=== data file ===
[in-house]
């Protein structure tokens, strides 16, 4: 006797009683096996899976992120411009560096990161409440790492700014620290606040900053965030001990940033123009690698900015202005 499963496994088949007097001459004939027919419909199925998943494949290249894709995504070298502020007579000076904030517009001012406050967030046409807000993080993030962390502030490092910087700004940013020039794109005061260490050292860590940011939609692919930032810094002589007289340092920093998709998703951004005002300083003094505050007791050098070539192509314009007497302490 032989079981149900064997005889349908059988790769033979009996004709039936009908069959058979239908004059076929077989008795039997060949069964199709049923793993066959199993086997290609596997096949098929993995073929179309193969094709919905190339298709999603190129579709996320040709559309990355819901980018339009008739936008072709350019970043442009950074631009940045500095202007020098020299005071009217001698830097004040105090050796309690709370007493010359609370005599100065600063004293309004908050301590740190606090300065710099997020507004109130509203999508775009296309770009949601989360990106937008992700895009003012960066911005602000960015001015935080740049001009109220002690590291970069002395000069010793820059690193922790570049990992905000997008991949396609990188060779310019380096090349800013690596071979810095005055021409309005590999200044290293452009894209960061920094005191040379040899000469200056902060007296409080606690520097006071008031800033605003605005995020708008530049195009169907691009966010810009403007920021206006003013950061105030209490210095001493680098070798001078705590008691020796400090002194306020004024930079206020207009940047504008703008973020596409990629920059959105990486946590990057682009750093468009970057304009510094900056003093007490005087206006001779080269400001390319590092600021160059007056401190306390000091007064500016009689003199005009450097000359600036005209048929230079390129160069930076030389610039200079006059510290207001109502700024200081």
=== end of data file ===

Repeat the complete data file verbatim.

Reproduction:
[in-house]
């Protein structure tokens, strides 16, 4: 006797009683096996899976992120411009560096990161409440790492700014620290606040900053965030001990940033123009690698900015202005 499963496994088949007097001459004939027919419909199925998943494949290249894709995504070298502020007579000076904030517009001012406050967030046409807000993080993030962390502030490092910087700004940013020039794109005061260490050292860590940011939609692919930032810094002589007289340092920093998709998703951004005002300083003094505050007791050098070539192509314009007497302490 032989079981149900064997005889349908059988790769033979009996004709039936009908069959058979239908004059076929077989008795039997060949069964199709049923793993066959199993086997290609596997096949098929993995073929179309193969094709919905190339298709999603190129579709996320040709559309990355819901980018339009008739936008072709350019970043442009950074631009940045500095202007020098020299005071009217001698830097004040105090050796309690709370007493010359609370005599100065600063004293309004908050301590740190606090300065710099997020507004109130509203999508775009296309770009949601989360990106937008992700895009003012960066911005602000960015001015935080740049001009109220002690590291970069002395000069010793820059690193922790570049990992905000997008991949396609990188060779310019380096090349800013690596071979810095005055021409309005590999200044290293452009894209960061920094005191040379040899000469200056902060007296409080606690520097006071008031800033605003605005995020708008530049195009169907691009966010810009403007920021206006003013950061105030209490210095001493680098070798001078705590008691020796400090002194306020004024930079206020207009940047504008703008973020596409990629920059959105990486946590990057682009750093468009970057304009510094900056003093007490005087206006001779080269400001390319590092600021160059007056401190306390000091007064500016009689003199005009450097000359600036005209048929230079390129160069930076030389610039200079006059510290207001109502700024200081």